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REMEMBERING LEONARD HARRIS
by Charlie Finch
 
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In the old New York of the 1960s, there was a certain kind of cultural critic, square, self-effacing, always in the action as if he had just stepped onto a bus full of circus clowns. Such a fella was Leonard Harris, who died at 81 on Aug. 28, 2011.

Leonard was a guy from the Bronx who spent the years from 1966 to 1974 as the cultural critic for local New York newscasts on WCBS-TV. He was determinedly anti-hip, understated and always wryly laughing at himself. You can see this aspect of Leonard on the "Beatles Anthology" DVD set when he interviews some ecstatic teenage girls at Shea Stadium right before the Beatles take the stage. "Aren't the Beatles losing popularity?" Harris queries in all sincerity. The teensters, in full Long Island accents, furiously object. "What about Herman and the Hermits?" Leonard continues, "aren't they now more popular than the Beatles?" You can imagine the response to this bit of squaredom!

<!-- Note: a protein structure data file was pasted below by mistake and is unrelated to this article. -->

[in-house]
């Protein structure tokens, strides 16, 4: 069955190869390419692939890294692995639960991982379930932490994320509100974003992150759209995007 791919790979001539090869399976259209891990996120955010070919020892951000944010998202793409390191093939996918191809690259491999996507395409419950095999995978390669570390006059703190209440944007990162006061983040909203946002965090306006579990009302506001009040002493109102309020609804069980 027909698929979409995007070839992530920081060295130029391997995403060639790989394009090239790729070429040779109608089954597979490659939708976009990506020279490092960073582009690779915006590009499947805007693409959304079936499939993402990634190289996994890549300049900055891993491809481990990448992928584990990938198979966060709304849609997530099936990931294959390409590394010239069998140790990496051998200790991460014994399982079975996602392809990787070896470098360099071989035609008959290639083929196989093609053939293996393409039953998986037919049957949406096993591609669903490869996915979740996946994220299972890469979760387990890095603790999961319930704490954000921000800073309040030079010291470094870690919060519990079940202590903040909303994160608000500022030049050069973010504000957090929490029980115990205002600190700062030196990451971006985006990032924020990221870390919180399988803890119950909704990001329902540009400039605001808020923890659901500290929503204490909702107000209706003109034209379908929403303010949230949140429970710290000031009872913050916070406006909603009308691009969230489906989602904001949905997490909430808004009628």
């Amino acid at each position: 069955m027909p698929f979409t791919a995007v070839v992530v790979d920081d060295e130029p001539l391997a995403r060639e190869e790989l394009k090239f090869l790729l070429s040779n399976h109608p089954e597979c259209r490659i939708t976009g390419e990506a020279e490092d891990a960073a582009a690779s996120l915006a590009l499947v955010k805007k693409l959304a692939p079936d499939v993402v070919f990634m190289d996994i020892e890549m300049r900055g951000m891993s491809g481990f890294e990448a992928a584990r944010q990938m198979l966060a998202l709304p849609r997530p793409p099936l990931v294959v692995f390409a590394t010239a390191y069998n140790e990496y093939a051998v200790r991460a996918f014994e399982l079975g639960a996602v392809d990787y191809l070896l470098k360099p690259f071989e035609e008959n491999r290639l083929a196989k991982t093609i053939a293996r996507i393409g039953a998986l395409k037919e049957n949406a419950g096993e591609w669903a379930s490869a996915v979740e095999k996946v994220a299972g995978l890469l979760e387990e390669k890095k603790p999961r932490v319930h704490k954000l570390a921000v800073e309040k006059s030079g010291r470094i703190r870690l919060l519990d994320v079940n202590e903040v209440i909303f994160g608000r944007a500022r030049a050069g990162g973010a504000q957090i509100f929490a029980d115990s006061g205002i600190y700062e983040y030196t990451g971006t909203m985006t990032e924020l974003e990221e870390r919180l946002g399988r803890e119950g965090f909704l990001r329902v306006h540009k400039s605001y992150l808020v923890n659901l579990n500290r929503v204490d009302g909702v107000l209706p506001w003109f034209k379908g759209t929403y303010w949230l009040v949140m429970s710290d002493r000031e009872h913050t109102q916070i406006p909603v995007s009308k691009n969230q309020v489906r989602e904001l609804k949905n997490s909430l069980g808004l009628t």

Leonard's own musical favorite was Bing Crosby, not one of mine. In 1993, Harris came on my radio show to spin rarities by Der Bingle for an hour and try to persuade me that Crosby was the avatar of hip. "Look at his influence on Elvis" was part of Len's argument, almost convincing me.

Leonard Harris was known around New York for a lot of reasons, for his well-written minor novels, his exceptional, decades-long love affair with the elegant society photographer Mary Hilliard, which was the envy of every other Upper East Side couple. But you know him, as well, wherever you happen to be, from his role as the doomed Senator Palantine in Martin Scorsese's Taxi Driver.

Leonard channeled the persona of Mayor John Lindsay in this part, the hope that Lindsay inspired in liberal society when elected in 1965, and the naive blunders that inevitably ensued. There was a time in my life when just about everybody looked and acted like Leonard Harris, at least in the Silk Stocking District. He was the last of that breed, modest and, yes, very blessed, but, really, a man, if that means anything anymore. Now, he too has left the stage.


CHARLIE FINCH is co-author of Most Art Sucks: Five Years of Coagula (Smart Art Press).